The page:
Tuesday, February 3, 2009
Shortly after building the Rietveld Schroder house, Rietveld designed a row of four terrace houses on Erasmuslaan (1931). Erasmuslaan is not a continuation of the ideas of De Stijl, but rather the Niewe Bouwen movement whose large plate glass windows, steel shutters and extensive use of white is typical of Dutch functionalist architecture of the 1930's. Number 9 was designed by Gerritt Rietveld and Truus Schroder and built as a model home within which Rietveld included a number of earlier furniture designs.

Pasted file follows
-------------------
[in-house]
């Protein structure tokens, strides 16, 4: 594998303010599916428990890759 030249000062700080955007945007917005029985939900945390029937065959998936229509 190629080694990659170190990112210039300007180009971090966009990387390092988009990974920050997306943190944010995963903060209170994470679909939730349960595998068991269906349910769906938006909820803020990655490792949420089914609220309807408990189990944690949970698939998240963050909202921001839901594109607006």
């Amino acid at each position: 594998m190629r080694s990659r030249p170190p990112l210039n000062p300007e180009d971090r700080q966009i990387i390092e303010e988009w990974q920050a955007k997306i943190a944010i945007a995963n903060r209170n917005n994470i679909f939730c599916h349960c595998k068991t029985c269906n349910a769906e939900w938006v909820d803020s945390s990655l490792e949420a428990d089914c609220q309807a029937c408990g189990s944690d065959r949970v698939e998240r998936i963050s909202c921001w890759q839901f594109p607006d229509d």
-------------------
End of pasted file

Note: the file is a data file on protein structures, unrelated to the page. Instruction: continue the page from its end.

The ideals of the functionalist movement to create light, open spaces using standardised industrial materials with views onto lush green gardens are successfully applied to the design of Erasmuuslaan. Like many of the ideas developed by Le Corbusier, the application of these design ideas to projects designed by lesser architects, with insufficient budgets and a lack of consideration of the qualities of space Rietveld achieves in Erasmuslaan is the fault not of the functionalist movement but the poor imitations that followed. The open, light filled spaces, clean detailing, robust materials and plentiful landscaping that characterise the houses on Erasmuslaan are evidence of the potential the Modern Movement had to revolutionise the way people live and the spaces they inhabit.